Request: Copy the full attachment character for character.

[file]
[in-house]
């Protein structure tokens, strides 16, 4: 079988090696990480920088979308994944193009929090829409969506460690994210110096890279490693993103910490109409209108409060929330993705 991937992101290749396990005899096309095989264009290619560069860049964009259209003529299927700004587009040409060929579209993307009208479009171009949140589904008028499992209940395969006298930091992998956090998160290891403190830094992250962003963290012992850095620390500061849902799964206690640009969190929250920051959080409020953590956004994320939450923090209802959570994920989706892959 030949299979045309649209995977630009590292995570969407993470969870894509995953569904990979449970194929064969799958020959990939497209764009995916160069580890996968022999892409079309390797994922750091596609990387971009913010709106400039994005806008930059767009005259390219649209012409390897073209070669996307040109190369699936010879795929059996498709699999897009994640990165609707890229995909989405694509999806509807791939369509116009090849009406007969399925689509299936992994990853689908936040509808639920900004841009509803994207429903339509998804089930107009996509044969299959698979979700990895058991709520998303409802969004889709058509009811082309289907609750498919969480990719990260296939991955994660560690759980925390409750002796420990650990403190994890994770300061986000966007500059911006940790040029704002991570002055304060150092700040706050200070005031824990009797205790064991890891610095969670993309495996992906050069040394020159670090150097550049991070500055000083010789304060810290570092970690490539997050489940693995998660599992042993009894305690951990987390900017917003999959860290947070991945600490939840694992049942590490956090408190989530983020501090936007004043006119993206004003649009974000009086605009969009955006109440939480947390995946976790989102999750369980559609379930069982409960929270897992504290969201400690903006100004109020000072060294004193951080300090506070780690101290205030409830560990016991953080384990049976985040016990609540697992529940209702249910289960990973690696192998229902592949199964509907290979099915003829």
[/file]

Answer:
[in-house]
């Protein structure tokens, strides 16, 4: 079988090696990480920088979308994944193009929090829409969506460690994210110096890279490693993103910490109409209108409060929330993705 991937992101290749396990005899096309095989264009290619560069860049964009259209003529299927700004587009040409060929579209993307009208479009171009949140589904008028499992209940395969006298930091992998956090998160290891403190830094992250962003963290012992850095620390500061849902799964206690640009969190929250920051959080409020953590956004994320939450923090209802959570994920989706892959 030949299979045309649209995977630009590292995570969407993470969870894509995953569904990979449970194929064969799958020959990939497209764009995916160069580890996968022999892409079309390797994922750091596609990387971009913010709106400039994005806008930059767009005259390219649209012409390897073209070669996307040109190369699936010879795929059996498709699999897009994640990165609707890229995909989405694509999806509807791939369509116009090849009406007969399925689509299936992994990853689908936040509808639920900004841009509803994207429903339509998804089930107009996509044969299959698979979700990895058991709520998303409802969004889709058509009811082309289907609750498919969480990719990260296939991955994660560690759980925390409750002796420990650990403190994890994770300061986000966007500059911006940790040029704002991570002055304060150092700040706050200070005031824990009797205790064991890891610095969670993309495996992906050069040394020159670090150097550049991070500055000083010789304060810290570092970690490539997050489940693995998660599992042993009894305690951990987390900017917003999959860290947070991945600490939840694992049942590490956090408190989530983020501090936007004043006119993206004003649009974000009086605009969009955006109440939480947390995946976790989102999750369980559609379930069982409960929270897992504290969201400690903006100004109020000072060294004193951080300090506070780690101290205030409830560990016991953080384990049976985040016990609540697992529940209702249910289960990973690696192998229902592949199964509907290979099915003829």